17 Traditional Hanukkah Desserts That’ll Make You Shout L’Chaim!
Light the menorah, spin the dreidel and fry up the latkes! Then, enjoy these traditional Hanukkah desserts. From rugelach to honey cake, every generation will love these sweet treats.
Sufganiyot is the traditional Hanukkah dessert in Israel. Deep-fried jelly donuts connect to the miracle of the oil lasting eight nights. Plus, powdered sugar faces look great on every age.
Chocolate-Stuffed Dreidel CookiesOne of our favorite Hanukkah desserts is fun for the whole family. Kids will love breaking up the candy bars used in this recipe. Have them make the Hebrew letters with icing and give a batch to their Hebrew school teacher. Extra credit!
Homemade GeltGiving chocolate coins to children, and sometimes to teachers, is a long-standing Hanukkah tradition. This homemade version of gelt uses a miniature muffin pan to mold the coins into shape. The sliced almonds add a nice crunch, but the chocolates can be left plain or topped with other ingredients like sprinkles, crushed peppermint candies or finely chopped candied ginger. —Taste of Home Test Kitchen
This three-ingredient homemade version of traditional Hanukkah gelt (money) is perfect for kids to make together. This twist adds chopped nuts. Grab some mesh bags and ribbon and show me the gelt!
Hanukkah CookiesButter and cream cheese go into this batter. Turn this into a family project by using a gingerbread man cookie cutter and decorating the cookie people to look like loved ones.
Holiday Honey CakeThirty-five years ago, I gave a friend of mine a platter of my assorted home-baked Christmas cookies. The next day, she brought over slices of this delicious cake, which she made for Hanukkah. Naturally, we exchanged recipes and my family and I have been enjoying this moist and flavorful honey cake ever since! I top my cake with a creamy caramel glaze. —Kristine M. Chayes, Smithtown, New York
This traditional cake was probably on your Grandma’s table at every Jewish holiday. This cake even has a cup of coffee right in the recipe. Make this and make Bubbe proud.
Pistachio-Cranberry RugelachTraditional rugelach gets dressed up for the holiday with pistachios, cranberries, and snow-white icing. Rich but not too sweet! — Deborah Hinojosa, Saratoga, California
It’s tricky to pronounce but not that tricky to make. Feel free to change up the rugelach filling and let little hands help with rolling up this traditional Hanukkah dessert.
Vanilla & Cinnamon-Kissed Apple LatkesLatkes are crispy fried pancakes, often made with potatoes. But this sweet version with apples, orange juice, cinnamon and vanilla falls in the dessert realm. —Candy McMenamin, Lexington, South Carolina
Savory potatoes and onions are switched out for sweet apples and cinnamon in this twist on the traditional latke recipe. Make these for breakfast, too. Vanilla ice cream optional.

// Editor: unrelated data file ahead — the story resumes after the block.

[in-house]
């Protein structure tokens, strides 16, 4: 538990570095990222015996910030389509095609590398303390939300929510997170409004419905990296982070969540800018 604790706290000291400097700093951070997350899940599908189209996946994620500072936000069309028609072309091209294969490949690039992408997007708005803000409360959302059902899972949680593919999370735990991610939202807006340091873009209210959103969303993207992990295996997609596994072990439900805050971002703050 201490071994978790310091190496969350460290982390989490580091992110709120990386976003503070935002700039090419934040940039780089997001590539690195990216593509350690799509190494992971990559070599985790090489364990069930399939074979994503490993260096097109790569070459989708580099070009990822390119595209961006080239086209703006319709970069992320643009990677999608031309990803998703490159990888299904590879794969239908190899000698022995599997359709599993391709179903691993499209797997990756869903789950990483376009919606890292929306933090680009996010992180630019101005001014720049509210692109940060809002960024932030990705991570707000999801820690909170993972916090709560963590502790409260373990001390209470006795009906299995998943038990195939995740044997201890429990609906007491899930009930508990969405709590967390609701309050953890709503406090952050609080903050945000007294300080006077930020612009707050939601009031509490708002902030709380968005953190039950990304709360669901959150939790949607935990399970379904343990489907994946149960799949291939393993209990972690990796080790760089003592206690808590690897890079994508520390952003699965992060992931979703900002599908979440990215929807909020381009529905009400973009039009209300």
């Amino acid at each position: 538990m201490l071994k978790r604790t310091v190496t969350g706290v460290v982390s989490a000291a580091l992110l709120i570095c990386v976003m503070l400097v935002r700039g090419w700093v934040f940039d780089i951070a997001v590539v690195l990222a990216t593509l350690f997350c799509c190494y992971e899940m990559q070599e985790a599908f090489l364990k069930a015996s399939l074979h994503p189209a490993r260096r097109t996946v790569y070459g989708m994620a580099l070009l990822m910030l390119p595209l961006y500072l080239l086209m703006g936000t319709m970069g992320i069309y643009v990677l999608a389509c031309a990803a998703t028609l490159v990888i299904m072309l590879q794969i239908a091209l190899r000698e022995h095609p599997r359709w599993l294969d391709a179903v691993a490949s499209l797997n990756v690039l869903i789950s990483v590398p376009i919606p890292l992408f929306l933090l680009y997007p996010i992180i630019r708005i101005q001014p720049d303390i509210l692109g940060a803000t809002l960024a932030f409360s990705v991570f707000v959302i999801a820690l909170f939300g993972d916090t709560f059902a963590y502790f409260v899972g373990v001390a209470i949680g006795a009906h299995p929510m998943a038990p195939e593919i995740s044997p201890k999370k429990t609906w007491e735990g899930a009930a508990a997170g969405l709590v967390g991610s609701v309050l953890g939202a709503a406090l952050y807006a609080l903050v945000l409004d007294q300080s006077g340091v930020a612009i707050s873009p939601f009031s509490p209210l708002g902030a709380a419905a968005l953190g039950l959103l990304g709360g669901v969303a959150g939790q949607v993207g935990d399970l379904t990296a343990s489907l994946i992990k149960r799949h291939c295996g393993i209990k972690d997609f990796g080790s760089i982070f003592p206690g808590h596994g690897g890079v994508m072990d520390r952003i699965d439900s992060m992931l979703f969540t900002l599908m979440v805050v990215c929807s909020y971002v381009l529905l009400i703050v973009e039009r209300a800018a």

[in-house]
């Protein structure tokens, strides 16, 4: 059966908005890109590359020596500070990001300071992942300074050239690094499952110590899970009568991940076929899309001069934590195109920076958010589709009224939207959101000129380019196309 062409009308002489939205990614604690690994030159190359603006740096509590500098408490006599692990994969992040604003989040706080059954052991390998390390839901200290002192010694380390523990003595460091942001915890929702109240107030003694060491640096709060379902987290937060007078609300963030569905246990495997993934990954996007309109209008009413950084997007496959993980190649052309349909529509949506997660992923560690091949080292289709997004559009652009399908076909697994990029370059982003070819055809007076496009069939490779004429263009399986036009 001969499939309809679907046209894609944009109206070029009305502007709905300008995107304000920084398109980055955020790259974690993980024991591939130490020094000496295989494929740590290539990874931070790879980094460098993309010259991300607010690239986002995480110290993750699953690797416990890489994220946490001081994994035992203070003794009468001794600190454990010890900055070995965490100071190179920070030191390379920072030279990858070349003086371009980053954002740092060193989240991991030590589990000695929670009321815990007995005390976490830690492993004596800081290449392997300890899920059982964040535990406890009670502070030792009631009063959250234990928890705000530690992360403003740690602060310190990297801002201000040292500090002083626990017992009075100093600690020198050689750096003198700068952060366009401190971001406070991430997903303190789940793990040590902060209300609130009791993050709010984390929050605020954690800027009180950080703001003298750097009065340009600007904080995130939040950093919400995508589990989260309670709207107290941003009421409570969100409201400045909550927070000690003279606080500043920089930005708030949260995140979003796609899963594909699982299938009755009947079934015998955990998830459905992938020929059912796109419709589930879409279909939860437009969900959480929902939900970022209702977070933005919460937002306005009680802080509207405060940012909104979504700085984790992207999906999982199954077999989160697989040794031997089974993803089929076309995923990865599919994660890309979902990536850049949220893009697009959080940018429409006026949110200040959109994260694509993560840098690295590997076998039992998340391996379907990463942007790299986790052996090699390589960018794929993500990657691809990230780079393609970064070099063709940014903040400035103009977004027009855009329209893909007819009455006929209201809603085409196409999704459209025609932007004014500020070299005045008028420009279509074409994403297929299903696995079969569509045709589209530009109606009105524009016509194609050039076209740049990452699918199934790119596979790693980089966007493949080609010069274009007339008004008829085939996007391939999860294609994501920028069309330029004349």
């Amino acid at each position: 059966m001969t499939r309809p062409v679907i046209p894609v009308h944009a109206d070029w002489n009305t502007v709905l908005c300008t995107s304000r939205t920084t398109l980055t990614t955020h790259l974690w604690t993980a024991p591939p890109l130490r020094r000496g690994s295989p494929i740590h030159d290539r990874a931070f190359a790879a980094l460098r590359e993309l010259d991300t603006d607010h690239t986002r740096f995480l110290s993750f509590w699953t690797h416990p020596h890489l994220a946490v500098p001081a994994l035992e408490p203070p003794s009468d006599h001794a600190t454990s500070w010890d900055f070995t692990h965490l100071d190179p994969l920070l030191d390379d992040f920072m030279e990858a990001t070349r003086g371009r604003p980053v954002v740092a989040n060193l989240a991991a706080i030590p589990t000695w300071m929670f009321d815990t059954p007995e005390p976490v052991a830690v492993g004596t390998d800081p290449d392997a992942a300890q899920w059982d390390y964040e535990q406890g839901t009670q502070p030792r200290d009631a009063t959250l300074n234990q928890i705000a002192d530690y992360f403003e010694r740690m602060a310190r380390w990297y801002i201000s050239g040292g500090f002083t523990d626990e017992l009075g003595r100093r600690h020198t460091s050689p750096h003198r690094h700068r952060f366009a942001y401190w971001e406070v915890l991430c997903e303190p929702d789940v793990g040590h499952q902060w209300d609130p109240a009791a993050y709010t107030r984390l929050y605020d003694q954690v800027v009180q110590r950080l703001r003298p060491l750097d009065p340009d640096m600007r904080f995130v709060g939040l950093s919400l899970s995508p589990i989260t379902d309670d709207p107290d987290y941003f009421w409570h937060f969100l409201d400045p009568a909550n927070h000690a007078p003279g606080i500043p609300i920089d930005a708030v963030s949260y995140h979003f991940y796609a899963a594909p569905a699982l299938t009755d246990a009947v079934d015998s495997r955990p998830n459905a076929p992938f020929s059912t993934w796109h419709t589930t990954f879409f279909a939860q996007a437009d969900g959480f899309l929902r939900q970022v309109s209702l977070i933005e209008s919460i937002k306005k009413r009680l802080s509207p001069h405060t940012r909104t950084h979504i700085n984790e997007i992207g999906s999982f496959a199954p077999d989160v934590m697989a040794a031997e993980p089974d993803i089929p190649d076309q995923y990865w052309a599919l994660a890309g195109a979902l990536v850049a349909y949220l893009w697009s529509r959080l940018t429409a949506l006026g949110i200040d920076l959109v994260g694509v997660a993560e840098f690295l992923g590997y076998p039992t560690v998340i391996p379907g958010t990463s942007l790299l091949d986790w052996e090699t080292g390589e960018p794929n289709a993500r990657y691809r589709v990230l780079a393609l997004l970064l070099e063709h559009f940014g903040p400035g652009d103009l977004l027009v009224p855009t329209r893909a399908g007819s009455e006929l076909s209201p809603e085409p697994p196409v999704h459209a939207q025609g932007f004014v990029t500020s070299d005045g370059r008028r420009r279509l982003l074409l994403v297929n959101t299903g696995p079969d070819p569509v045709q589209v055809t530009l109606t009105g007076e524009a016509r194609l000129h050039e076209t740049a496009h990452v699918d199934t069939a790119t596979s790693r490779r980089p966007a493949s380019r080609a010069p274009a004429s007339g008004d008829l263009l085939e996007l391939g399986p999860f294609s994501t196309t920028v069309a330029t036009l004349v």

Noodle KugelEvery Jewish family has a kugel story. Whether sweet or savory, the ingredients can vary wildly. Pair this noodle-based recipe with other traditional Jewish dishes.
Honey-Nut SwirlsPuff pastry creates a quick and easy "dough" for pretty pinwheel-type cookies featuring two types of nuts. The flaky treats are hard to resist.—Sally Sibthorpe, Shelby Township, Michigan
Puff pastry is a time saver and let’s be honest—it’s just plain fun. Pour yourself a big cup of coffee and stuff a few in your face. It’s Hanukkah.
Chocolate BabkaI love this chocolate babka. It's a rewarding recipe for taking the next step in your bread baking. Even if it's slightly imperfect going into the oven, it turns out gorgeous. Look at those swirls! —Lisa Kaminski, Wauwatosa, Wisconsin
A Seinfeld episode called “The Dinner Party” elevated the chocolate babka to an almost mythical status. This traditional Hanukkah dessert originated in Poland and loosely translates to “little grandma.”
Mom’s Hazelnut & Chocolate Bread PuddingThis bread pudding uses cubes of challah along with Nutella. You can use fat-free milk and cream to make it diet-friendly, or so you can eat twice as much.
Chocolate Chip Mandelbrot CookiesMandelbrot in Yiddish literally means "almond bread." The twice-baked cookie made with oil and almonds dates back to 19th century Eastern Europe. There are many variations made of different dried fruits and nuts. My chocolate chip version is more modern-American. —Kimberly Scott, Kosciusko, Mississippi
Mandelbrot, aka Jewish biscotti, takes time. Chill and roll the dough. Bake as a loaf and bake again after it’s sliced. Chocolate chips replace the traditional almonds for kid appeal.
Grandma's Raspberry RugelachI remember sitting on my great-grandmother's couch with a pad and pen in hand as she told me each ingredient and measurement for her special rugelach. Her recipe stands apart because it's a fun twist from typical versions. —Dalya Rubin, Boca Raton, Florida
Grandmas have been rolling and twisting this traditional Hanukkah dessert since the 18th century. Rugelach translates to “little twists” and has roots in Austria and Poland. Plan ahead and chill the dough overnight for better rolling.
Matzo ToffeeSimilar to the saltine-based Christmas dessert, this version is Jewish right down to the matzo. That’s right, I said matzo. It’s not just for Passover anymore.
Chunky Apple-Cinnamon CakeThree pounds of apples in this traditional Hanukkah dessert will most definitely keep the doctor away. Plus, it’s very easy to make. Win-win!
Molly's Sweet and Spicy Tzimmes CakeMy husband and I are always on the lookout for new ways to incorporate Jewish traditions into our interfaith home. Rich with apples, carrots and sweet potato, this sweet and spicy cake is perfect for Rosh Hashanah or any fall holiday. —Molly Haendler, Philadelphia, Pennsylvania
You either love tzimmes or hate tzimmes. There is no in-between. Sweet root vegetables and dried fruits make up this Ashkenazi stew. This twist turns it into a cake!